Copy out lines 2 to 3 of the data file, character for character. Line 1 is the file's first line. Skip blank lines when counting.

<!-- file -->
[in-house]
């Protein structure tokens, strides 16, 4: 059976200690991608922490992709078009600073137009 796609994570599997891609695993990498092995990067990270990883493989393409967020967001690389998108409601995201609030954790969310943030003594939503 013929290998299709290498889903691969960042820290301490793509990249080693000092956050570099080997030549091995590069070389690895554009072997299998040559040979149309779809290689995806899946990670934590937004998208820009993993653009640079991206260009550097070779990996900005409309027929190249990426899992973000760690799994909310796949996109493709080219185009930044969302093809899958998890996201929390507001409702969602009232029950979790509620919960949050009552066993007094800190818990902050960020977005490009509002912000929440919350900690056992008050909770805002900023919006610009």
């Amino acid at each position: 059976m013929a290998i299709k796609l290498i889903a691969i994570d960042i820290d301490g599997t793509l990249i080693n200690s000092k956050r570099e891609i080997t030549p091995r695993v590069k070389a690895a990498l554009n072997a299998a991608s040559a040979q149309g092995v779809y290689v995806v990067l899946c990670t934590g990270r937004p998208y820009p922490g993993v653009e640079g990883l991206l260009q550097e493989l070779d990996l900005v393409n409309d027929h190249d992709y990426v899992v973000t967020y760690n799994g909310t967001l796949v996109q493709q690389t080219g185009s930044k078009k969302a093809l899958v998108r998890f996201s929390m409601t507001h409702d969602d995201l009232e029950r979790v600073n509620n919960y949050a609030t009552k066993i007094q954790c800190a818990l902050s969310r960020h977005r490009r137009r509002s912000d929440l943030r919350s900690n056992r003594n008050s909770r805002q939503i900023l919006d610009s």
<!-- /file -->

């Protein structure tokens, strides 16, 4: 059976200690991608922490992709078009600073137009 796609994570599997891609695993990498092995990067990270990883493989393409967020967001690389998108409601995201609030954790969310943030003594939503 013929290998299709290498889903691969960042820290301490793509990249080693000092956050570099080997030549091995590069070389690895554009072997299998040559040979149309779809290689995806899946990670934590937004998208820009993993653009640079991206260009550097070779990996900005409309027929190249990426899992973000760690799994909310796949996109493709080219185009930044969302093809899958998890996201929390507001409702969602009232029950979790509620919960949050009552066993007094800190818990902050960020977005490009509002912000929440919350900690056992008050909770805002900023919006610009």
């Amino acid at each position: 059976m013929a290998i299709k796609l290498i889903a691969i994570d960042i820290d301490g599997t793509l990249i080693n200690s000092k956050r570099e891609i080997t030549p091995r695993v590069k070389a690895a990498l554009n072997a299998a991608s040559a040979q149309g092995v779809y290689v995806v990067l899946c990670t934590g990270r937004p998208y820009p922490g993993v653009e640079g990883l991206l260009q550097e493989l070779d990996l900005v393409n409309d027929h190249d992709y990426v899992v973000t967020y760690n799994g909310t967001l796949v996109q493709q690389t080219g185009s930044k078009k969302a093809l899958v998108r998890f996201s929390m409601t507001h409702d969602d995201l009232e029950r979790v600073n509620n919960y949050a609030t009552k066993i007094q954790c800190a818990l902050s969310r960020h977005r490009r137009r509002s912000d929440l943030r919350s900690n056992r003594n008050s909770r805002q939503i900023l919006d610009s």